The United States really is a federal republic and the individual states have more autonomy than people sometimes realize. Every state government has its own legislative system, but most or all of them mimic the Federal legislative system, with two "houses," a senate and a body of "representatives" (which, confusingly, is often called "the legislature.")
The novel is referring to an historical event, and--as I guessed--real names were used: http://politicalgraveyard.com/geo/WV/ofc/stsen1950s.html
, "Members of the West Virginia State Senate: 1st District: William A. Hannig 1943-54."
As one of perhaps 34 state senators, Hannig would have represented perhaps 100,000 constituents, and would be a "local dignitary" of perhaps the same importance as the mayor of Wheeling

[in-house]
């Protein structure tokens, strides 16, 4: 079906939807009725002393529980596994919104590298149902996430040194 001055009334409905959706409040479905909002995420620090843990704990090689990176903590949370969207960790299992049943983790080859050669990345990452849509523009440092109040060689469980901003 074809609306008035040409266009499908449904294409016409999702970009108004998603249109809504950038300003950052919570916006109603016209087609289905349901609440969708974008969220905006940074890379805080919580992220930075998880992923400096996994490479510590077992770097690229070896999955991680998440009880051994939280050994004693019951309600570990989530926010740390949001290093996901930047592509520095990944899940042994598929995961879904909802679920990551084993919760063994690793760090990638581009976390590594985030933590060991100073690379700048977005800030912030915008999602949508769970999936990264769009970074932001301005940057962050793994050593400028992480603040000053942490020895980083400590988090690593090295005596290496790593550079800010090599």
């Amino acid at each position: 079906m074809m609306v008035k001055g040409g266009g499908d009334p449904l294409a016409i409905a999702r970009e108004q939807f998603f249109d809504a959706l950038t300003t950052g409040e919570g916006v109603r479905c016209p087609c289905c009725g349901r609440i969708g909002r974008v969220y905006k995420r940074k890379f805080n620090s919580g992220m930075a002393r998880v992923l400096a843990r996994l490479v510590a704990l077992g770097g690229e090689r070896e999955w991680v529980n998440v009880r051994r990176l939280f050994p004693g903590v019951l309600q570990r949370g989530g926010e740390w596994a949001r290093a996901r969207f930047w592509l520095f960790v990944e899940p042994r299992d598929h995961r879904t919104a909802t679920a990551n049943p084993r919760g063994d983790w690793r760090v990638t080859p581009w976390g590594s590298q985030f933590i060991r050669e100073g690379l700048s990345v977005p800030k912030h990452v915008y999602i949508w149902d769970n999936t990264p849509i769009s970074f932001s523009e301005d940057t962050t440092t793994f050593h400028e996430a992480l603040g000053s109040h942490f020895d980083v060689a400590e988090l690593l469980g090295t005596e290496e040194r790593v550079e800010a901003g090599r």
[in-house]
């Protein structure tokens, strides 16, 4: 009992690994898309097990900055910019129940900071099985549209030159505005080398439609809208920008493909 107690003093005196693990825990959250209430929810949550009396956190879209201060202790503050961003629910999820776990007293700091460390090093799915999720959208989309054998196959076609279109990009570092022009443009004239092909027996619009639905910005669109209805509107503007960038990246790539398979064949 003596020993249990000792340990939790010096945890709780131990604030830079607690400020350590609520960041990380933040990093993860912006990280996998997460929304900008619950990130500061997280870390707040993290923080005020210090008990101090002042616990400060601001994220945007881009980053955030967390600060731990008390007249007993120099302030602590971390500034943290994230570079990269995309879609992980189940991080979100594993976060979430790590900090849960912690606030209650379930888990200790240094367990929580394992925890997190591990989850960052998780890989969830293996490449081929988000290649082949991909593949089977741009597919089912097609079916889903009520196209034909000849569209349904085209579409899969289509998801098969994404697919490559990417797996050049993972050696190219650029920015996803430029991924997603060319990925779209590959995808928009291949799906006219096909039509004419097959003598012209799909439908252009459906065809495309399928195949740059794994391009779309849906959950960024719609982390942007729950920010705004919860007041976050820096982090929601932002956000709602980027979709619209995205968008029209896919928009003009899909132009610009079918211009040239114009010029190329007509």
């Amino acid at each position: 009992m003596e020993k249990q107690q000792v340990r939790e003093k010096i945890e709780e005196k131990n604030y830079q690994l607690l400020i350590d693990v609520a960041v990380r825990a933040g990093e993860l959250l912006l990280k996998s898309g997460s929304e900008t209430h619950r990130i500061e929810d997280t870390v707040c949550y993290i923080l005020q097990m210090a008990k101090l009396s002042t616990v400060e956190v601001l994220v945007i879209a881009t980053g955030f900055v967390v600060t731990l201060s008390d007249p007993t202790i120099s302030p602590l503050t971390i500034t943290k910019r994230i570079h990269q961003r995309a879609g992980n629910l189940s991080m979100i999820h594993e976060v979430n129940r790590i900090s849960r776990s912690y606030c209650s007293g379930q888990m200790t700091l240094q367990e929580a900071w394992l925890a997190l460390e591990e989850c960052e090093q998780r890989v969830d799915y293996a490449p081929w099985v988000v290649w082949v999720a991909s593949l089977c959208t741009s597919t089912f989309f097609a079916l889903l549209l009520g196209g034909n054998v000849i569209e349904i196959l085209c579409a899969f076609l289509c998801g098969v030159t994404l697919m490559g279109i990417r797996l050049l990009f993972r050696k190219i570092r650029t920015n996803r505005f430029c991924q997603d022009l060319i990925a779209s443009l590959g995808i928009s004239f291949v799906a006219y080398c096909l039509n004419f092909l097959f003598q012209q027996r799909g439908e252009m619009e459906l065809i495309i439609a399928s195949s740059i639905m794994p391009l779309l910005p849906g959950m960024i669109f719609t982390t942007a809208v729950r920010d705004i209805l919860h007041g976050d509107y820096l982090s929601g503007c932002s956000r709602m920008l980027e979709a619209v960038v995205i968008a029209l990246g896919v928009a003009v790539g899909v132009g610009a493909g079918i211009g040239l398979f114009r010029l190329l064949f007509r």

Hannig stood up and invited the group to sing together with him. As Gary says, it could have been a hymn, but I am thinking it was probably something patriotic.
Personally, strictly a guess, I am imagining "My Country, 'Tis of Thee."
I imagine about half of the attendees actually sung, mostly in unison, many quite badly, and there are always one or two show-off harmonizing. He was probably not a trained chorus director. He probably "led the group" by standing up and saying something like "And now, I ask you to join me in singing [whatever]," and then sang loudly, slowly, and waving his hands vaguely.
The purpose of group singing is to involve an audience through participation, "warm them up" for the speech, and create a feeling of community.